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Forums / Multicultural experiences / Slight trauma from childhood racism?

Topic: Slight trauma from childhood racism?

3 posts, 0 answered
  1. I don't even know
    I don't even know avatar
    176 posts
    28 July 2019

    Hi all,

    This is kind of random but has anyone else here been through racist incidents that have really hurt them or had a domino effect on the rest of their lives. I'm half Japanese, half English but born and raised in Australia. I was asked by a mental health professional recently about any events in my childhood which may have lead to who I am and my mental state now. I couldn't think of this at the time but now I keep thinking about this time when I was in Kindergarten/Prep/(the year before grade 1 whatever you want to call it) and I had a teacher who everyone hated. Me and this other boy were the only half Asians and she treated us both like crap. I remember three specific incidents where she made me feel worthless, stupid, idiotic and even made me cry a few times.

    I was four and now I have a feeling it has destroyed my school experience and cultural identity immensely. Can anyone relate or have any advice to get over it?

    1 person found this helpful
  2. Peppermintbach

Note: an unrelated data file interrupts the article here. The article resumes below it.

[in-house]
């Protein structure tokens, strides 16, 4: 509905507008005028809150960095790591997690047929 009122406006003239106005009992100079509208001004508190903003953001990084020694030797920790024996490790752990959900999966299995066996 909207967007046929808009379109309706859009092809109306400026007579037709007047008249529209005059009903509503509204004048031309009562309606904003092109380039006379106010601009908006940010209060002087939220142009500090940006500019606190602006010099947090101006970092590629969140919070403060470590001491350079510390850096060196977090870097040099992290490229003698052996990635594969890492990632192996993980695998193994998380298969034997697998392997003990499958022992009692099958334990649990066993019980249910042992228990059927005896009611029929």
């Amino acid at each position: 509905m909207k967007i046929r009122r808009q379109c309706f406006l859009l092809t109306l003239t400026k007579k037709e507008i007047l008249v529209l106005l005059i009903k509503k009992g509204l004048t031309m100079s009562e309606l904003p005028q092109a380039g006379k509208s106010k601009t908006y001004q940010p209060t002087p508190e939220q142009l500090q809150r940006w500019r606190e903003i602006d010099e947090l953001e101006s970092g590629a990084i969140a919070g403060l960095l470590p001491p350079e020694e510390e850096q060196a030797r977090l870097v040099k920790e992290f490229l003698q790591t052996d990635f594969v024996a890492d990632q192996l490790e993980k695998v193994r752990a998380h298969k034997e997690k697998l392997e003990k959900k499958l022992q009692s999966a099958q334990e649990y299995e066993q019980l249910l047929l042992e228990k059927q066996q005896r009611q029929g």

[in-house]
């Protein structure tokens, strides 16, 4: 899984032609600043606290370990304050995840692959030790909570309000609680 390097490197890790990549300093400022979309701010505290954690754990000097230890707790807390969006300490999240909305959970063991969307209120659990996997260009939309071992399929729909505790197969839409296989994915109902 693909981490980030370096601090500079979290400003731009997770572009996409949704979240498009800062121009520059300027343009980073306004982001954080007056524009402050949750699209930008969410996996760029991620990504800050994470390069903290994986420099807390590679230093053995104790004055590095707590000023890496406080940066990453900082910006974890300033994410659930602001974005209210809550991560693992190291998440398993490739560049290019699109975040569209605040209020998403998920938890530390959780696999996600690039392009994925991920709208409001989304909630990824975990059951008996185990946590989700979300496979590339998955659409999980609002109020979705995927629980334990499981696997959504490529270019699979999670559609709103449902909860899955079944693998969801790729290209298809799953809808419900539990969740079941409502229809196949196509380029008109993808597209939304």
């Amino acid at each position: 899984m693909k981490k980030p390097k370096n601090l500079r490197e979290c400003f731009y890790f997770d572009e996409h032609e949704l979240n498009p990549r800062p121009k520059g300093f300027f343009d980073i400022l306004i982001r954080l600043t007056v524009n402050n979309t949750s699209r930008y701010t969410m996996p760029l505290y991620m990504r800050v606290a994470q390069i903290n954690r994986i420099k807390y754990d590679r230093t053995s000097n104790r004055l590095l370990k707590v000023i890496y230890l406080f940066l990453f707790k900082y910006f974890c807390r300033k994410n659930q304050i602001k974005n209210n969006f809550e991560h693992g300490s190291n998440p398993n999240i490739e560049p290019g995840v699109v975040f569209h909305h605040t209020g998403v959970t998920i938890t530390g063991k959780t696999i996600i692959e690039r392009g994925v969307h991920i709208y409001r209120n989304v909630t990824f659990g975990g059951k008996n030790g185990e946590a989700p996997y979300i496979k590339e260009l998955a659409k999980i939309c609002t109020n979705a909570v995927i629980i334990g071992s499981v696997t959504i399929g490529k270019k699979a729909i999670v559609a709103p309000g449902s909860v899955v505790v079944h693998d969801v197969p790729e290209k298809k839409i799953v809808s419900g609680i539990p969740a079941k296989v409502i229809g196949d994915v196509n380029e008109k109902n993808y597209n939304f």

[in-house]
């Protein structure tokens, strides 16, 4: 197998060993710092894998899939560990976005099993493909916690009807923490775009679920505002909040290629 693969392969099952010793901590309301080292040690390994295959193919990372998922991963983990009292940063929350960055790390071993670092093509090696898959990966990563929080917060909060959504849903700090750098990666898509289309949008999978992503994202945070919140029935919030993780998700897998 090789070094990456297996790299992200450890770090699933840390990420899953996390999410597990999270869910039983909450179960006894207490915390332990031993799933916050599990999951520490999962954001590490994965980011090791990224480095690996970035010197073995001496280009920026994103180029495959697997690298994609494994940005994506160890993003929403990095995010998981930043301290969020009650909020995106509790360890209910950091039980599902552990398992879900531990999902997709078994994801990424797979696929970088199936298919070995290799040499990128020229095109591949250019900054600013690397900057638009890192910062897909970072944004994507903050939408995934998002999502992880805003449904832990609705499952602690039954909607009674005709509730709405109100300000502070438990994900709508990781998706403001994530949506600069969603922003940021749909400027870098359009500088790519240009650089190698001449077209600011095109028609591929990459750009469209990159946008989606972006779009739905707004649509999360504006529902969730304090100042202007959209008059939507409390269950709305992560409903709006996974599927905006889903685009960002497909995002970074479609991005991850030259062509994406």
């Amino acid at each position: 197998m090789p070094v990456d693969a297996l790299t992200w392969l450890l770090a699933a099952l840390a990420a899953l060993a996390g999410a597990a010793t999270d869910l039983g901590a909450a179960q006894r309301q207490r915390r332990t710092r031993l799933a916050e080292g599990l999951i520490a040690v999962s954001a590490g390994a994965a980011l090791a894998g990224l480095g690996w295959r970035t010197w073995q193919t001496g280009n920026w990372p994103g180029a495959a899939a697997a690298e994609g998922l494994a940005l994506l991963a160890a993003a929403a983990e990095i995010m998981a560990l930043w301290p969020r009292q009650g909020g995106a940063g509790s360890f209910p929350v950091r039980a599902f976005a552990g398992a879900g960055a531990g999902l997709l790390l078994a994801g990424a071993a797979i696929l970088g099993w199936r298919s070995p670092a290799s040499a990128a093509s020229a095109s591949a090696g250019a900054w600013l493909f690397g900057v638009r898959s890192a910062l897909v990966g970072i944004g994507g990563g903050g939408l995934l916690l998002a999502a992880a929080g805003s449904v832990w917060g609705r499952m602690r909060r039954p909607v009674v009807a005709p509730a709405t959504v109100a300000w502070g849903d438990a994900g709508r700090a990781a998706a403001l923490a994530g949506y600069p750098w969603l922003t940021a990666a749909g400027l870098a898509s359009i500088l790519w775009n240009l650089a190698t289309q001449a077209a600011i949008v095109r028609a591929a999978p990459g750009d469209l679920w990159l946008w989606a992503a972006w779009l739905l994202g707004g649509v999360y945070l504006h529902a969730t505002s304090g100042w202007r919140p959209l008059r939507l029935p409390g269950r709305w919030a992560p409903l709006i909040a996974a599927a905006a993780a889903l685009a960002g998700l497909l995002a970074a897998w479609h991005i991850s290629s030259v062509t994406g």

Valued Contributor
    • A special award for members who go above and beyond to support others here on the forums
    Peppermintbach avatar
    4566 posts
    28 July 2019 in reply to I don't even know

    Hello,

    Thanks so much for sharing some of your struggles. I can definitely relate to some of your experiences. I’m second generation Australian, have mixed Asian heritage and both my parents were migrants.

    It sounds like that teacher’s behaviour has (understandably) had a very lasting impact on you. I feel saddened to hear how she made you feel...it sounds like she really upset you and made you feel bad about yourself. I feel your hurt and perhaps even anger/resentment...

    I can relate to how childhood (and event adulthood) incidents can affect a person’s sense of cultural identity or identity. I spent most of my life rejecting my cultural heritage, because I felt a lot of people around me (some peers and even much older adults) rejected or didn’t like that part of me. Even though many people were (& are) caring and genuinely accepting of different cultures, there are others who sadly aren’t...

    In school, some (not all) of my classmates used to make fun of me for my heritage e.g. name calling, etc. For a long time, I refused to speak my first language outside the family home (and if I had to, it was in a tiny whisper).

    I would also try to hide my lunch, because I was embarrassed by the rice, etc in my lunchbox. Etc...I had internalised some of the views of my classmates, which translated into a sense of “shame” in me for my cultural heritage/cultural identity.

    I wonder if maybe reading through some threads on the Multicultural People forum here, as well as perhaps checking out the Beyondblue resources (for people from a CALD background) might help?

    Also, you’re of course most welcome to write here any time to emotionally unload, chat, etc. There’s no pressure but just know it’s a caring and safe space ;)